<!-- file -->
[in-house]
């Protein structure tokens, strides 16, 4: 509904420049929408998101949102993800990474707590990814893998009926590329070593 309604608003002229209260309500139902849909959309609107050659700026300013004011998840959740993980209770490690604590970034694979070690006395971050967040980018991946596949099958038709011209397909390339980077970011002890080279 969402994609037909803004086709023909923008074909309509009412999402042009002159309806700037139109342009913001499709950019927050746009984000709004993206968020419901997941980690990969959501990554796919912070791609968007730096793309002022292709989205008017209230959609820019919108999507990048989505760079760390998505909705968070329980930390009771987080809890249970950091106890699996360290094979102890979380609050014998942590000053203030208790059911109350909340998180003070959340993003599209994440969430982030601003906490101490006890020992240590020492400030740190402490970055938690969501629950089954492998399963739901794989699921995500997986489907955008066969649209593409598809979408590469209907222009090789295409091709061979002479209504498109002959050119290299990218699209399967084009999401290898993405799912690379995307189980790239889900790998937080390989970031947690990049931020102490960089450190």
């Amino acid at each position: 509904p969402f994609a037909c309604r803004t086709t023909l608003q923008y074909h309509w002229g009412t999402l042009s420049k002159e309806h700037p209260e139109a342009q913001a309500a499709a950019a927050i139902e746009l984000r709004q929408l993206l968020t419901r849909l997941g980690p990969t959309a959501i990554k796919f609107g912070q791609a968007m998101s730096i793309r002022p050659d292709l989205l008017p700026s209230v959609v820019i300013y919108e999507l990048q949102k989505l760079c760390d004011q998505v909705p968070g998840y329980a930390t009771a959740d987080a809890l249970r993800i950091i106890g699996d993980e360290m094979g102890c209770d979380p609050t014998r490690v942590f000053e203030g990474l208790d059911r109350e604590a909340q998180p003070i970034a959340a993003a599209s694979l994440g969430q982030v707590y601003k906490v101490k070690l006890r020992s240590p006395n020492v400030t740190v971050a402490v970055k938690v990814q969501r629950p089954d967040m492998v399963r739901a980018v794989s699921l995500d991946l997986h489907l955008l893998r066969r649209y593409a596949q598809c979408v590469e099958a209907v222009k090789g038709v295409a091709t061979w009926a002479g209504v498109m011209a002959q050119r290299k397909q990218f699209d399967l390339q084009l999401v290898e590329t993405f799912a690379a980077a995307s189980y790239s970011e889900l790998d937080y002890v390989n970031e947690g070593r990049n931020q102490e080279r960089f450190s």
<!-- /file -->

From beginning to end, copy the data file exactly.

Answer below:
[in-house]
């Protein structure tokens, strides 16, 4: 509904420049929408998101949102993800990474707590990814893998009926590329070593 309604608003002229209260309500139902849909959309609107050659700026300013004011998840959740993980209770490690604590970034694979070690006395971050967040980018991946596949099958038709011209397909390339980077970011002890080279 969402994609037909803004086709023909923008074909309509009412999402042009002159309806700037139109342009913001499709950019927050746009984000709004993206968020419901997941980690990969959501990554796919912070791609968007730096793309002022292709989205008017209230959609820019919108999507990048989505760079760390998505909705968070329980930390009771987080809890249970950091106890699996360290094979102890979380609050014998942590000053203030208790059911109350909340998180003070959340993003599209994440969430982030601003906490101490006890020992240590020492400030740190402490970055938690969501629950089954492998399963739901794989699921995500997986489907955008066969649209593409598809979408590469209907222009090789295409091709061979002479209504498109002959050119290299990218699209399967084009999401290898993405799912690379995307189980790239889900790998937080390989970031947690990049931020102490960089450190």
């Amino acid at each position: 509904p969402f994609a037909c309604r803004t086709t023909l608003q923008y074909h309509w002229g009412t999402l042009s420049k002159e309806h700037p209260e139109a342009q913001a309500a499709a950019a927050i139902e746009l984000r709004q929408l993206l968020t419901r849909l997941g980690p990969t959309a959501i990554k796919f609107g912070q791609a968007m998101s730096i793309r002022p050659d292709l989205l008017p700026s209230v959609v820019i300013y919108e999507l990048q949102k989505l760079c760390d004011q998505v909705p968070g998840y329980a930390t009771a959740d987080a809890l249970r993800i950091i106890g699996d993980e360290m094979g102890c209770d979380p609050t014998r490690v942590f000053e203030g990474l208790d059911r109350e604590a909340q998180p003070i970034a959340a993003a599209s694979l994440g969430q982030v707590y601003k906490v101490k070690l006890r020992s240590p006395n020492v400030t740190v971050a402490v970055k938690v990814q969501r629950p089954d967040m492998v399963r739901a980018v794989s699921l995500d991946l997986h489907l955008l893998r066969r649209y593409a596949q598809c979408v590469e099958a209907v222009k090789g038709v295409a091709t061979w009926a002479g209504v498109m011209a002959q050119r290299k397909q990218f699209d399967l390339q084009l999401v290898e590329t993405f799912a690379a980077a995307s189980y790239s970011e889900l790998d937080y002890v390989n970031e947690g070593r990049n931020q102490e080279r960089f450190s």